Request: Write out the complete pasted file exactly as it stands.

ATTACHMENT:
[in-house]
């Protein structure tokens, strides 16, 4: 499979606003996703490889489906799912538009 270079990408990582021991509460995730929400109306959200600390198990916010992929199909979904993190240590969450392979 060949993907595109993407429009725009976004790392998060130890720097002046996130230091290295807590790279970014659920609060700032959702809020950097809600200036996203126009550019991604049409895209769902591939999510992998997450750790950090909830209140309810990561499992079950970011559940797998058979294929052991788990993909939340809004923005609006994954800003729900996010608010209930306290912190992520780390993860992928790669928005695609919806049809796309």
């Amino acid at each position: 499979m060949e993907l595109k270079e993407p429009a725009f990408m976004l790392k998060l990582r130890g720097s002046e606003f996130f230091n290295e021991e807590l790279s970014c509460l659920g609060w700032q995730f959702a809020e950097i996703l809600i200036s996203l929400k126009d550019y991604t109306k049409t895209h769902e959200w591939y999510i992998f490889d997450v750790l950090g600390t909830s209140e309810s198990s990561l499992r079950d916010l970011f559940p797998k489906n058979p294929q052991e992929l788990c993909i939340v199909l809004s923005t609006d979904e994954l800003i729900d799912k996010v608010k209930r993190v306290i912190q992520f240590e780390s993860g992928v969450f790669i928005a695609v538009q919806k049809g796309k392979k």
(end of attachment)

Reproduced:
[in-house]
């Protein structure tokens, strides 16, 4: 499979606003996703490889489906799912538009 270079990408990582021991509460995730929400109306959200600390198990916010992929199909979904993190240590969450392979 060949993907595109993407429009725009976004790392998060130890720097002046996130230091290295807590790279970014659920609060700032959702809020950097809600200036996203126009550019991604049409895209769902591939999510992998997450750790950090909830209140309810990561499992079950970011559940797998058979294929052991788990993909939340809004923005609006994954800003729900996010608010209930306290912190992520780390993860992928790669928005695609919806049809796309």
């Amino acid at each position: 499979m060949e993907l595109k270079e993407p429009a725009f990408m976004l790392k998060l990582r130890g720097s002046e606003f996130f230091n290295e021991e807590l790279s970014c509460l659920g609060w700032q995730f959702a809020e950097i996703l809600i200036s996203l929400k126009d550019y991604t109306k049409t895209h769902e959200w591939y999510i992998f490889d997450v750790l950090g600390t909830s209140e309810s198990s990561l499992r079950d916010l970011f559940p797998k489906n058979p294929q052991e992929l788990c993909i939340v199909l809004s923005t609006d979904e994954l800003i729900d799912k996010v608010k209930r993190v306290i912190q992520f240590e780390s993860g992928v969450f790669i928005a695609v538009q919806k049809g796309k392979k």